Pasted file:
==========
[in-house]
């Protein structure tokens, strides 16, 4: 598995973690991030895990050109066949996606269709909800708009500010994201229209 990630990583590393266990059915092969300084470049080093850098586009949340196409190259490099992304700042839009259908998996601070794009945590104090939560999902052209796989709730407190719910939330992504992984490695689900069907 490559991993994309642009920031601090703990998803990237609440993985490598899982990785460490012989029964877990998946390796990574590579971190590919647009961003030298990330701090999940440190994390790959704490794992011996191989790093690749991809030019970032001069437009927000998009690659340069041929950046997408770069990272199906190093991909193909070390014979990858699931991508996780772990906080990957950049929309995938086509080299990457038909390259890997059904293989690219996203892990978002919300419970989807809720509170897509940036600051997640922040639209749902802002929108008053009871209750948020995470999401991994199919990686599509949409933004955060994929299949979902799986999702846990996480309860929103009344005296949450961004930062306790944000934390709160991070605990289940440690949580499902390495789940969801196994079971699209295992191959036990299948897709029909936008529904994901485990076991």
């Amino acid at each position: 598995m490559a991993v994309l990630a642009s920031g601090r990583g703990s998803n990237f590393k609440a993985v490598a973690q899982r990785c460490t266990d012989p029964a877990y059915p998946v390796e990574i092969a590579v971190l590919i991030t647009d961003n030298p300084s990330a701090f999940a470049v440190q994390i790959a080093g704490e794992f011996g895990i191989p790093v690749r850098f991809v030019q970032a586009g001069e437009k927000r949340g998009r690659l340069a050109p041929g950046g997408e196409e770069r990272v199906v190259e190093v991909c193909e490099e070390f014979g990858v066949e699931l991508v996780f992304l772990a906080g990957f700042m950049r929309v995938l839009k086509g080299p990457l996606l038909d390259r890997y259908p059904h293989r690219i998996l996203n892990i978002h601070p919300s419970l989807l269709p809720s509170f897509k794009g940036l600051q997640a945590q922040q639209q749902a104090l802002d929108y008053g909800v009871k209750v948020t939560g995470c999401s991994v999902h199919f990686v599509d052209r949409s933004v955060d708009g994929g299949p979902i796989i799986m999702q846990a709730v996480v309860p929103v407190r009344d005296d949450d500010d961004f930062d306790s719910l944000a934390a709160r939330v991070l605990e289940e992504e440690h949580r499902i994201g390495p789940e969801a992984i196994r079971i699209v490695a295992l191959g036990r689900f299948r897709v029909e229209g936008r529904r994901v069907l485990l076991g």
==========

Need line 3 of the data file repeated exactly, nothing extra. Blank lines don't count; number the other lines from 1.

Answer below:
């Amino acid at each position: 598995m490559a991993v994309l990630a642009s920031g601090r990583g703990s998803n990237f590393k609440a993985v490598a973690q899982r990785c460490t266990d012989p029964a877990y059915p998946v390796e990574i092969a590579v971190l590919i991030t647009d961003n030298p300084s990330a701090f999940a470049v440190q994390i790959a080093g704490e794992f011996g895990i191989p790093v690749r850098f991809v030019q970032a586009g001069e437009k927000r949340g998009r690659l340069a050109p041929g950046g997408e196409e770069r990272v199906v190259e190093v991909c193909e490099e070390f014979g990858v066949e699931l991508v996780f992304l772990a906080g990957f700042m950049r929309v995938l839009k086509g080299p990457l996606l038909d390259r890997y259908p059904h293989r690219i998996l996203n892990i978002h601070p919300s419970l989807l269709p809720s509170f897509k794009g940036l600051q997640a945590q922040q639209q749902a104090l802002d929108y008053g909800v009871k209750v948020t939560g995470c999401s991994v999902h199919f990686v599509d052209r949409s933004v955060d708009g994929g299949p979902i796989i799986m999702q846990a709730v996480v309860p929103v407190r009344d005296d949450d500010d961004f930062d306790s719910l944000a934390a709160r939330v991070l605990e289940e992504e440690h949580r499902i994201g390495p789940e969801a992984i196994r079971i699209v490695a295992l191959g036990r689900f299948r897709v029909e229209g936008r529904r994901v069907l485990l076991g």